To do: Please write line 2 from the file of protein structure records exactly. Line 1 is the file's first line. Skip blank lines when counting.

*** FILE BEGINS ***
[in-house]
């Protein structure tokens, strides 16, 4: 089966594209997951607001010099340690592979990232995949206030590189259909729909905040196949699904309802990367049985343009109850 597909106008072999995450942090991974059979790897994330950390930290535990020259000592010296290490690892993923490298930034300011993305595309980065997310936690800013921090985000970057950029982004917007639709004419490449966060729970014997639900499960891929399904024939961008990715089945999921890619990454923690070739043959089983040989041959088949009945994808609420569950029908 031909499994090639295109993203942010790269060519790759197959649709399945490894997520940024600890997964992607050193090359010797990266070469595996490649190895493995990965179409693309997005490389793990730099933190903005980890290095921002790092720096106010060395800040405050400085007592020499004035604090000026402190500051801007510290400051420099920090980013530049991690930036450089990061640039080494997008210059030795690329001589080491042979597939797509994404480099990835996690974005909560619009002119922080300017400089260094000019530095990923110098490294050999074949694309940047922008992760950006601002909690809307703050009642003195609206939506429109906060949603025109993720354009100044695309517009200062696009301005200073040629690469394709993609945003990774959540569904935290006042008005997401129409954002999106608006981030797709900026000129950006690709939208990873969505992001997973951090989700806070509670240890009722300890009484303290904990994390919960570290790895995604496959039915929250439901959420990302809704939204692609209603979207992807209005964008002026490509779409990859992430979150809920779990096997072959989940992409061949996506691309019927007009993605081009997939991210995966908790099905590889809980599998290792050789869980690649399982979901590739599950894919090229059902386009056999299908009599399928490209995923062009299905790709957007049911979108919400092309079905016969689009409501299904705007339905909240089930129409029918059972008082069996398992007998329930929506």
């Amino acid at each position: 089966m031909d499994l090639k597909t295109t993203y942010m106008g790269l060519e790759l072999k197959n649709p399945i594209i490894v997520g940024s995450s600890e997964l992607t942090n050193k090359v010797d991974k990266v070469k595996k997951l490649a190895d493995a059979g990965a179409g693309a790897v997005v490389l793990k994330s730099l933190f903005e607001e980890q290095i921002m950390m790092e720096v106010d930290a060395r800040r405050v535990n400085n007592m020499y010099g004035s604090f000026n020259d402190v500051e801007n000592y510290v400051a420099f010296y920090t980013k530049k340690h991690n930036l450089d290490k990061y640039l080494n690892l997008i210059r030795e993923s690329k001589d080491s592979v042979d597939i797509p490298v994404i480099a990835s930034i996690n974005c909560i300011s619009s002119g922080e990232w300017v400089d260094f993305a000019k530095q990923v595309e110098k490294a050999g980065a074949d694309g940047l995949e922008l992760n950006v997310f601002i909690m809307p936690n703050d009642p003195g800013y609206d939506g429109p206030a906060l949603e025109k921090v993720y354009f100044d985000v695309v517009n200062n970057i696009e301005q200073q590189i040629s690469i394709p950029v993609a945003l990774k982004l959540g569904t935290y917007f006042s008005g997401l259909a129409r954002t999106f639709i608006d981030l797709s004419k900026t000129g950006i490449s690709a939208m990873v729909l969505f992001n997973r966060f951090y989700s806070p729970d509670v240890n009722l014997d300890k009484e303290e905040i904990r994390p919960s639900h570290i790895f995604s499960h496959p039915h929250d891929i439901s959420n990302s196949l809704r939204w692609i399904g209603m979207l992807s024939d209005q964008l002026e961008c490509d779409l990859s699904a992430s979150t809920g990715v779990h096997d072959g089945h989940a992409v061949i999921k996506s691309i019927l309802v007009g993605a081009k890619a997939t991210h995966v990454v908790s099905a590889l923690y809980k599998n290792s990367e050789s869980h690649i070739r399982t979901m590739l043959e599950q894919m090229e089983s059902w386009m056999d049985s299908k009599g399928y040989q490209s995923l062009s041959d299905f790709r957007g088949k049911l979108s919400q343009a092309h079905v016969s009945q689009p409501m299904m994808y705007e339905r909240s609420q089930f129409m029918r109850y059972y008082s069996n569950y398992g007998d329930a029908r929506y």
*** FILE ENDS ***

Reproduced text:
């Protein structure tokens, strides 16, 4: 089966594209997951607001010099340690592979990232995949206030590189259909729909905040196949699904309802990367049985343009109850 597909106008072999995450942090991974059979790897994330950390930290535990020259000592010296290490690892993923490298930034300011993305595309980065997310936690800013921090985000970057950029982004917007639709004419490449966060729970014997639900499960891929399904024939961008990715089945999921890619990454923690070739043959089983040989041959088949009945994808609420569950029908 031909499994090639295109993203942010790269060519790759197959649709399945490894997520940024600890997964992607050193090359010797990266070469595996490649190895493995990965179409693309997005490389793990730099933190903005980890290095921002790092720096106010060395800040405050400085007592020499004035604090000026402190500051801007510290400051420099920090980013530049991690930036450089990061640039080494997008210059030795690329001589080491042979597939797509994404480099990835996690974005909560619009002119922080300017400089260094000019530095990923110098490294050999074949694309940047922008992760950006601002909690809307703050009642003195609206939506429109906060949603025109993720354009100044695309517009200062696009301005200073040629690469394709993609945003990774959540569904935290006042008005997401129409954002999106608006981030797709900026000129950006690709939208990873969505992001997973951090989700806070509670240890009722300890009484303290904990994390919960570290790895995604496959039915929250439901959420990302809704939204692609209603979207992807209005964008002026490509779409990859992430979150809920779990096997072959989940992409061949996506691309019927007009993605081009997939991210995966908790099905590889809980599998290792050789869980690649399982979901590739599950894919090229059902386009056999299908009599399928490209995923062009299905790709957007049911979108919400092309079905016969689009409501299904705007339905909240089930129409029918059972008082069996398992007998329930929506």